TechDirt commentary on the ongoing New York initiative for ISPs to block access to newsgroups carrying child pornography.
Andrew Cuomo Threatens To Sue Comcast If It Doesn’t Sign Up For His Plan To Pretend To Fight Child Porn: “Last month, New York Attorney General Andrew Cuomo made some news by pressuring a bunch of ISPs to agree to block certain sites in a totally misguided effort to fight child porn. It will actually do the opposite, because it merely hides the issue, driving it further underground, rather than attacking at the source. At the same time, it opens up a very questionable door: having ISPs blocking any content that they feel is ‘objectionable’ in some manner. It’s not hard to predict where this goes, in terms of ISPs blocking other types of content as well.
Comcast was one of the companies that agreed last week to a similar proposal with a bunch of state attorneys general, but apparently that’s not enough for Andrew Cuomo. He’s now threatening to sue Comcast within five days if it doesn’t sign the more stringent ‘code of conduct’ that Cuomo wrote up. Apparently Cuomo doesn’t think last week’s agreement goes far enough.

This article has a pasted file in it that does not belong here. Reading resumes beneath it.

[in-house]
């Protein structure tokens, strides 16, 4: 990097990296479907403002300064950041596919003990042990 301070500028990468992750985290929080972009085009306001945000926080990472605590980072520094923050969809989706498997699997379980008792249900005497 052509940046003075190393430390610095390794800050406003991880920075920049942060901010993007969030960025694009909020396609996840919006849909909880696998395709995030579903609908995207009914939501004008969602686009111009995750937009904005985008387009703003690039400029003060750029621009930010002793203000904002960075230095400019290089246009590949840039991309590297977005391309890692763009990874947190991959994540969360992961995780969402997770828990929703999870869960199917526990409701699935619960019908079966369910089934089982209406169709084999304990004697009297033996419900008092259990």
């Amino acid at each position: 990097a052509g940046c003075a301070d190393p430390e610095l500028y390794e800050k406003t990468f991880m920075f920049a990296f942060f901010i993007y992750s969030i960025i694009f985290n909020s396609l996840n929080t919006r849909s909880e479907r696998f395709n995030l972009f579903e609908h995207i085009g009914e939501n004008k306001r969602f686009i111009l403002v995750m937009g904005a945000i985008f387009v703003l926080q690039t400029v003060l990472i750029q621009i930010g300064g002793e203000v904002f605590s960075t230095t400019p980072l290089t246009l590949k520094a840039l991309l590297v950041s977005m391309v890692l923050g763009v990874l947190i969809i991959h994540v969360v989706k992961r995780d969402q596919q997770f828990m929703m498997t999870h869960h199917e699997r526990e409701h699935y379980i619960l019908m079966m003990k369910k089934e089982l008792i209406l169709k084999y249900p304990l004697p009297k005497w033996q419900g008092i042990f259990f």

Of course, what’s odd is that nowhere does Cuomo explain how Comcast’s actions violate the law. He just threatens to sue over it — and even makes a veiled threat that the lawsuit alone will be damaging to Comcast, because Cuomo will position it as Comcast protecting child porn:
Comcast’s unwillingness to sign the code of conduct and purge its system of child pornography puts Comcast at the back of the pack in the race to fight this scourge, and would likely be surprising to Comcast’s millions of customers across the country.
The reason Cuomo doesn’t explain what the legal rationale for any lawsuit, is because there isn’t one. Comcast as a connectivity provider is not responsible for what content goes across its network. Cuomo (one would hope) knows this — and is bullying Comcast into signing his ‘Code of Conduct’ by threatening to paint the company as protecting child porn. That’s a rather sickening abuse of power — and the end result will only be to make it more difficult to stop child pornography, while opening the door to widespread content blocking by ISPs.